There are two fundamental organizing principles for the "Save Hawaii with (Computer) Science" mobile app:
Learning about the field of computer science is motivated with respect to a specific goal: helping the state of Hawaii toward a sustainable future. This goal is chosen in order to attract students who are not attracted by the traditional perception of computer science as a career where (a) one creates video games and/or (b) one makes a lot of money.
The content is presented as a set of levels. Each level is represented by a set of push pins overlaid on a map of Oahu. The location of the push pin should hold some relevance to the content. To move on to a new level, the user must "complete" the current level. This means clicking on each push pin to reveal some sort of information regarding either sustainability in Hawaii, or computer science, then proceeding through an evaluation mechanism in which the user must synthesize together the information to see how computer science can be useful in addressing sustainability issues. Having a set of levels enables the content to be presented in a semi-sequential manner: while one can still progress through the content using different "paths", it enables certain foundational information to become "required" material.
- Have an understanding of core disciplines (data science, networking, IoT, security/privacy, etc) in computer science.
- Have an understanding of key sustainability challenges (food security, environment, energy independence, climate change and sea level rise, etc) in Hawaii.
- Be able to articulate how various computer science disciplines can potentially be applied to address sustainability challenges.
- Be aware of local resources (organizations, clubs, companies, people, government entities) who can support work by high school students toward addressing sustainability challenges in Hawaii.
- Be aware of how current UH students are applying computer science principles, and what UH resources are available to them both now and if they choose to attend UH.
Walkthrough of the mockup
We'll walk through the five mockup screens from left to right.
Save Hawaii with (Computer) Science (Startup Screen)
When invoking the app for the first time, this page appears. It includes a short video by a local celebrity familiar to and respected by high school students. I chose Jon Jon Florence (world champion surfer from the North Shore) for this mockup. Clicking the play button will yield a short promotional message from the celebrity talking about how sustainability is really important and computer science can provide the skills to create innovative solutions.
It would be neat to have a rotating set of videos of this sort.
The first screen also asks the user to enter their mobile number, after which a verification code is texted to their phone which they enter underneath. Though perhaps not strictly necessary, from a research perspective, this enables us to gather metrics about usage to better understand what happens when some uses the system. It can also create the ability to form teams, login from the web, and so forth. Disadvantages are the fact that we are gathering mobile phone number data about users.
Terms and conditions
We'll need a page to get the user to agree to terms and conditions, although it is interesting to consider how this works with minors (i.e. high school students). We will need legal guidance on this, perhaps from the advisory commitee.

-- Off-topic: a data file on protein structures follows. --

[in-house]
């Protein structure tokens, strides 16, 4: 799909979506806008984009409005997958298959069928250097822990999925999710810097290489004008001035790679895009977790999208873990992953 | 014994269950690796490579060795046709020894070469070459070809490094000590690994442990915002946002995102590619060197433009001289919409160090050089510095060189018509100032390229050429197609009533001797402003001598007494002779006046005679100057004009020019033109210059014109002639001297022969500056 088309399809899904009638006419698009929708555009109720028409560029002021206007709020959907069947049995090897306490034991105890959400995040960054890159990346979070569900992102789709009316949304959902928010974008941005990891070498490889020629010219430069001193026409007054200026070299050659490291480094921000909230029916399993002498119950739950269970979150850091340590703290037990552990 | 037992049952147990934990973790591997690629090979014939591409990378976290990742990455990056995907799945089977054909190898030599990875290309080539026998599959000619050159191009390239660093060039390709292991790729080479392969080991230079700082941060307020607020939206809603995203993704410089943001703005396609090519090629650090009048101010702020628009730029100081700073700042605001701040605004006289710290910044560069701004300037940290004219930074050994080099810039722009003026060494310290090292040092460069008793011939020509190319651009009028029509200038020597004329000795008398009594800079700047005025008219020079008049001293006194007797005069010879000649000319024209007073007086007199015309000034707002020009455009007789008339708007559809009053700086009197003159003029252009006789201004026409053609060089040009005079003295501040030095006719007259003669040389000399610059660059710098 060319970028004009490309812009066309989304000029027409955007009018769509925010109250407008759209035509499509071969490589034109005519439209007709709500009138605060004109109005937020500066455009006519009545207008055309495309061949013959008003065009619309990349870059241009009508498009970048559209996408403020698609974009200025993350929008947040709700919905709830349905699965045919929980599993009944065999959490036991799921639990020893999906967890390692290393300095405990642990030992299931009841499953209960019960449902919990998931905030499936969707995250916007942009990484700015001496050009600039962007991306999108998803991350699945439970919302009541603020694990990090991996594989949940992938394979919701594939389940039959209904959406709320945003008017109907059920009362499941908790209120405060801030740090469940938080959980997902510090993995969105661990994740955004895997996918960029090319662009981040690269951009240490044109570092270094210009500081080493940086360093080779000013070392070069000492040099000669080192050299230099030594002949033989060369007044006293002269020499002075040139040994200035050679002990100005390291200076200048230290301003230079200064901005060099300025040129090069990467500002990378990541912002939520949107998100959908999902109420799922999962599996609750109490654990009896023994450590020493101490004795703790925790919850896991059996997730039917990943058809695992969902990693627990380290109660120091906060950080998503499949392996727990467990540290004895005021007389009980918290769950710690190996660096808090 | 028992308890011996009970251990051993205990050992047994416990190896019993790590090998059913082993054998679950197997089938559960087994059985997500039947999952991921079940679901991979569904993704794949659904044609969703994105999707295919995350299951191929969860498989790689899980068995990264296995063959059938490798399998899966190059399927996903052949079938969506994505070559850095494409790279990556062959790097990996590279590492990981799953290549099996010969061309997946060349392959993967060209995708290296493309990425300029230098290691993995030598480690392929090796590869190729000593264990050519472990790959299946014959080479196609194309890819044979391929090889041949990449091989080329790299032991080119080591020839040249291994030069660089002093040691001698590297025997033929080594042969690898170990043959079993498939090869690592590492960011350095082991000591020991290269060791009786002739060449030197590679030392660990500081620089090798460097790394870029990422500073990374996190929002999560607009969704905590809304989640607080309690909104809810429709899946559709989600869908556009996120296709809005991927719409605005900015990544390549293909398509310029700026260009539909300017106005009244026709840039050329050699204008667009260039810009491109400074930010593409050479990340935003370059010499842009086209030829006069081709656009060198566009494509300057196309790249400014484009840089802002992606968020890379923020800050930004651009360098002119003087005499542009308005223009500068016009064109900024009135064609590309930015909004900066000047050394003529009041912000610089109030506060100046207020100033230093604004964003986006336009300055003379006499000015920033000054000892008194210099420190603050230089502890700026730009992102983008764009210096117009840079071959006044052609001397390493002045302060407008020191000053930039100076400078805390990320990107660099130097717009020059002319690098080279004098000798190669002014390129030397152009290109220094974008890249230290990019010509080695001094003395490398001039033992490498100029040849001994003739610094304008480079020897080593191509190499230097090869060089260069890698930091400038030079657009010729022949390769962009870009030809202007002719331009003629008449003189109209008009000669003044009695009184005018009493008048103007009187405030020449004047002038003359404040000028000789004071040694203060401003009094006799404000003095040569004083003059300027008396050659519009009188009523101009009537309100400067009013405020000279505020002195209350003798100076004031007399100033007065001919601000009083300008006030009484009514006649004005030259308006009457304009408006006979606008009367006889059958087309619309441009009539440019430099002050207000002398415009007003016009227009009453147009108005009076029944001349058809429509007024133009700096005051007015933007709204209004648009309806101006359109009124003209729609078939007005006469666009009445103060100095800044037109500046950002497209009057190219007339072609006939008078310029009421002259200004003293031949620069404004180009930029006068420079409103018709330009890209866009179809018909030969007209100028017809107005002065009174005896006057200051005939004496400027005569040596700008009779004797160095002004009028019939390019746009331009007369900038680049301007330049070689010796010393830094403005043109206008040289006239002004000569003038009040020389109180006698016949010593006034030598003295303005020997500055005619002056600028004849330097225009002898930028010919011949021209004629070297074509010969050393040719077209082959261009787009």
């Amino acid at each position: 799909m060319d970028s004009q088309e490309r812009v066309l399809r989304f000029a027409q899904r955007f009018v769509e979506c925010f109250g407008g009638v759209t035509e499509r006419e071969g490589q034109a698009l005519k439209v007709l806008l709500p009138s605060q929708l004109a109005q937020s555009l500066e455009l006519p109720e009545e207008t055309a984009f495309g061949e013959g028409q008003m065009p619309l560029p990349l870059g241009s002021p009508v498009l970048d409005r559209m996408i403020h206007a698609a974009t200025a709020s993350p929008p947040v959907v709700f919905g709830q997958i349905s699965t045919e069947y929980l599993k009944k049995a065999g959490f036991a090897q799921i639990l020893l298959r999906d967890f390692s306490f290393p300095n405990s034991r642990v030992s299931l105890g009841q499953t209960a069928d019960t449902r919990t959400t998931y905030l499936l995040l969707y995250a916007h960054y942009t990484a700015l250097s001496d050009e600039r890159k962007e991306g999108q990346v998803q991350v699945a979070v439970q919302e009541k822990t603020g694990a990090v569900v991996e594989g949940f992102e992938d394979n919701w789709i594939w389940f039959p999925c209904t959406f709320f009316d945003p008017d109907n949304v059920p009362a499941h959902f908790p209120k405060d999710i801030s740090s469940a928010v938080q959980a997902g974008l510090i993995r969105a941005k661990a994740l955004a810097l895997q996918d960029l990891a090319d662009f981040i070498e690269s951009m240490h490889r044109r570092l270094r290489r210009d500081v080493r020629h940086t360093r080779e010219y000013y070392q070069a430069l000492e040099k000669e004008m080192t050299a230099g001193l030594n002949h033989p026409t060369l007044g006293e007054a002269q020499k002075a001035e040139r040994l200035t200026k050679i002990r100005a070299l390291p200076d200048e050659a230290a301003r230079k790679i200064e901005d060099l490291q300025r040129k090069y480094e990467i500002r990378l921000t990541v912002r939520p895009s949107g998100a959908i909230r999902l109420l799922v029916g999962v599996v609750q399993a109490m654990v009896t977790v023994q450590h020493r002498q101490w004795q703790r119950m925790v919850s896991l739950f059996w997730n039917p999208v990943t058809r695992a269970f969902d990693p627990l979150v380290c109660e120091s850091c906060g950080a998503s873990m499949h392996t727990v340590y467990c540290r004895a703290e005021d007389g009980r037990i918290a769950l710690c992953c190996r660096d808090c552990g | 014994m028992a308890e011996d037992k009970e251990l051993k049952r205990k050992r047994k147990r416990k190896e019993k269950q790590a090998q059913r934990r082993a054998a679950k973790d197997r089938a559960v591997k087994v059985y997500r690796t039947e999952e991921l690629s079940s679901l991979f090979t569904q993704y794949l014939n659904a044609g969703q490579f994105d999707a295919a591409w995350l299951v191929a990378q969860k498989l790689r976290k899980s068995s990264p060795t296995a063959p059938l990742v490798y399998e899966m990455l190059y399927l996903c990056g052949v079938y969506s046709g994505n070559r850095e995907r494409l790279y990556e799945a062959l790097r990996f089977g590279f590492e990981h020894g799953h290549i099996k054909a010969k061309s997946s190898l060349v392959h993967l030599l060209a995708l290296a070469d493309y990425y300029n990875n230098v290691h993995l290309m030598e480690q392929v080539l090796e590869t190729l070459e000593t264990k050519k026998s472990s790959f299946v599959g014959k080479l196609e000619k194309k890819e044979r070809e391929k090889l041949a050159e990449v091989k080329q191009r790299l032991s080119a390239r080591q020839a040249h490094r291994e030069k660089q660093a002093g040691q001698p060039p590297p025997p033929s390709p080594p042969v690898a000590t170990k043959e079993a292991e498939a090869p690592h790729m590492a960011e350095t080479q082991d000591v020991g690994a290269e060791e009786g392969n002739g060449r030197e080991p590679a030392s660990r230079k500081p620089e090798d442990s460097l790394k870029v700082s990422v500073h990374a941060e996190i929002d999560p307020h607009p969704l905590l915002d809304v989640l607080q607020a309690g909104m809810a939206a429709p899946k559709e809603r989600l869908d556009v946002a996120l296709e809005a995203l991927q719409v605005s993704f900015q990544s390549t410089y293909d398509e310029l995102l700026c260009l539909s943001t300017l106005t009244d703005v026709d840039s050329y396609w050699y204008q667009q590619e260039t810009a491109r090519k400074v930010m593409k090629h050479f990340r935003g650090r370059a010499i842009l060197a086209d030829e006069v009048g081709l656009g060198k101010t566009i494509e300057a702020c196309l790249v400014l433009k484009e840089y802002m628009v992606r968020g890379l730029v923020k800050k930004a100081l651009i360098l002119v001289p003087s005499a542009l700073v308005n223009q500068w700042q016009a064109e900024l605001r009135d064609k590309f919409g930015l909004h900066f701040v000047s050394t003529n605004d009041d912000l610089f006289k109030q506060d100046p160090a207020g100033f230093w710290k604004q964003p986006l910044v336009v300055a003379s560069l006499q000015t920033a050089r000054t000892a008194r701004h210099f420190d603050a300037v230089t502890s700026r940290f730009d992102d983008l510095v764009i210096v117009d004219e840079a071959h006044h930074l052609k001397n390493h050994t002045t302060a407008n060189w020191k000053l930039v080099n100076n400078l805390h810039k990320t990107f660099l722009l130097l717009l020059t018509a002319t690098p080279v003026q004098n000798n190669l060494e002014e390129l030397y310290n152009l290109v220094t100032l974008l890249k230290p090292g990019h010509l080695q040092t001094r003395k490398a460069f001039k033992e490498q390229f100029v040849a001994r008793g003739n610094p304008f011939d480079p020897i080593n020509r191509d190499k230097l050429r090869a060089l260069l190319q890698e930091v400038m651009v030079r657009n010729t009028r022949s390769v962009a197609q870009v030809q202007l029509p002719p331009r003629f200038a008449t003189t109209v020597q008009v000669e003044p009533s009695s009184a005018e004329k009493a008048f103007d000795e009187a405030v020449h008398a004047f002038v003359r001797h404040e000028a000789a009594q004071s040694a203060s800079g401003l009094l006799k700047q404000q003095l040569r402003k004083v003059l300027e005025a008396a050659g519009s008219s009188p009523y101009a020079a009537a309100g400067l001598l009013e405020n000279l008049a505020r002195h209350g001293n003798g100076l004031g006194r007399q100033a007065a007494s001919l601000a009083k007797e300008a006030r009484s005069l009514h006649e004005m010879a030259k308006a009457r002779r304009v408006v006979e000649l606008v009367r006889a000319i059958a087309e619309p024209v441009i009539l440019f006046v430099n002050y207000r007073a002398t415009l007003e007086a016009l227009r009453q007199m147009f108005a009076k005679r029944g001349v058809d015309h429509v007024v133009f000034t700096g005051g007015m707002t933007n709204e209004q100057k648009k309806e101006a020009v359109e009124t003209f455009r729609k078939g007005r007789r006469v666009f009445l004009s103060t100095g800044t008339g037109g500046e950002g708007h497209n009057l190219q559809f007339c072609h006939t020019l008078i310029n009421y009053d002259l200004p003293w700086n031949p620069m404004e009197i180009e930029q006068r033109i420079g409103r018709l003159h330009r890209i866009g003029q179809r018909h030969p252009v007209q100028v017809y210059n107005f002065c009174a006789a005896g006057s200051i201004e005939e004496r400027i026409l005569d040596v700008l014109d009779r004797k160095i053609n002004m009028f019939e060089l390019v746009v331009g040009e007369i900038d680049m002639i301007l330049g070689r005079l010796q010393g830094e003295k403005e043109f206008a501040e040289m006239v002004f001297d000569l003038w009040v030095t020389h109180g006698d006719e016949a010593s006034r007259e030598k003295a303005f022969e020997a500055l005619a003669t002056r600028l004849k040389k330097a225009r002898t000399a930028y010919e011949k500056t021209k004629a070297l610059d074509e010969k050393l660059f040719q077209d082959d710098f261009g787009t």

In this page, another local youth celebrity (in this case, I picked Anuhea) provides a short introduction to how to use the system: what are levels, what you're trying to accomplish, etc.
This is a first draft of the UI for content in the game: a map of Oahu, with push pins representing content items.
Push pins could be locked if the user has not completed prerequisite tasks.
For Level 1, I show just two push pins. One of them would provide a basic, short overview of computer science, and the other would provide a basic, short overview of sustainability issues in Hawaii (maybe referencing the Aloha Plus Dashboard.
Computer Science Is Not Just Video Games
This is a page that might appear when the user clicks on a push pin on the previous page. It contains a short video by (say) Jason Leigh in which he talks about all of the things you can do in computer science. It's the first, very high level overview.
There would be an analogous page that would appear for the second push pin for Level 1, this time focusing on sustainability.
Getting to Level 2
After reviewing the material in the two push pins for Level 1, the next step is to take some sort of quiz or something in order to unlock Level 2. How would this work? I don't know yet.
Here are some of the research questions we'll want to answer:
- Adoption. What percentage of students who are informed about the app actually try to use it.
- App Engagement. What is the engagement of students who adopt the app? What is the breakdown by frequency of use (i.e. once a day, several times a week, once a week, etc.)? What is the breakdown by level achieved?
- Community Engagement. What percentage of students who use the app go on to get involved with a community organization presented to them by the app?
- UH Engagement. What percentage of students who use the app go on to UH and ICS?
- Demographics. What are the demographics of student users? Are we engaging a (more) diverse audience?
- Curriculum evaluation. Which levels and/or units are found to be most interesting and popular by students?
If this design is chosen for development, then the next essential step is to develop the curriculum. What are the content items within each level, and what information will be communicated?
In addition, we need to develop the evaluation criteria: how do we assess, for each content item, whether or not the student has "learned" it?